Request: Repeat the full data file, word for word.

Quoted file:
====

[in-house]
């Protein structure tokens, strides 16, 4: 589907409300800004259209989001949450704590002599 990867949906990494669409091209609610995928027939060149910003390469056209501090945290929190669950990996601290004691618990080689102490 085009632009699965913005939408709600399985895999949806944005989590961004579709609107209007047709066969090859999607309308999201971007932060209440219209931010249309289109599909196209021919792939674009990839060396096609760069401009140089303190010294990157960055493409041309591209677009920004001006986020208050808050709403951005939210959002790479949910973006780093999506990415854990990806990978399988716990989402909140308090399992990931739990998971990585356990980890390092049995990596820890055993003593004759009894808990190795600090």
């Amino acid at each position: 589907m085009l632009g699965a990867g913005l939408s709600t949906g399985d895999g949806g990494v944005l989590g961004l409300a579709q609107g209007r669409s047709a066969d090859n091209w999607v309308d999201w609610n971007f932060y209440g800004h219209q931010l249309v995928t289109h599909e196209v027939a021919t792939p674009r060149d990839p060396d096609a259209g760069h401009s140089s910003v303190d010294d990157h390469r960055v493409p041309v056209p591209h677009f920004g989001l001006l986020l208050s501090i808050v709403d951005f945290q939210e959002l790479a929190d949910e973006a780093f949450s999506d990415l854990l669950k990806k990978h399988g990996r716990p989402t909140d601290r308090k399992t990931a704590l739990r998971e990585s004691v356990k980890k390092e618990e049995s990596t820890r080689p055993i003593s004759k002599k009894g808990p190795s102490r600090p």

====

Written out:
[in-house]
């Protein structure tokens, strides 16, 4: 589907409300800004259209989001949450704590002599 990867949906990494669409091209609610995928027939060149910003390469056209501090945290929190669950990996601290004691618990080689102490 085009632009699965913005939408709600399985895999949806944005989590961004579709609107209007047709066969090859999607309308999201971007932060209440219209931010249309289109599909196209021919792939674009990839060396096609760069401009140089303190010294990157960055493409041309591209677009920004001006986020208050808050709403951005939210959002790479949910973006780093999506990415854990990806990978399988716990989402909140308090399992990931739990998971990585356990980890390092049995990596820890055993003593004759009894808990190795600090």
């Amino acid at each position: 589907m085009l632009g699965a990867g913005l939408s709600t949906g399985d895999g949806g990494v944005l989590g961004l409300a579709q609107g209007r669409s047709a066969d090859n091209w999607v309308d999201w609610n971007f932060y209440g800004h219209q931010l249309v995928t289109h599909e196209v027939a021919t792939p674009r060149d990839p060396d096609a259209g760069h401009s140089s910003v303190d010294d990157h390469r960055v493409p041309v056209p591209h677009f920004g989001l001006l986020l208050s501090i808050v709403d951005f945290q939210e959002l790479a929190d949910e973006a780093f949450s999506d990415l854990l669950k990806k990978h399988g990996r716990p989402t909140d601290r308090k399992t990931a704590l739990r998971e990585s004691v356990k980890k390092e618990e049995s990596t820890r080689p055993i003593s004759k002599k009894g808990p190795s102490r600090p």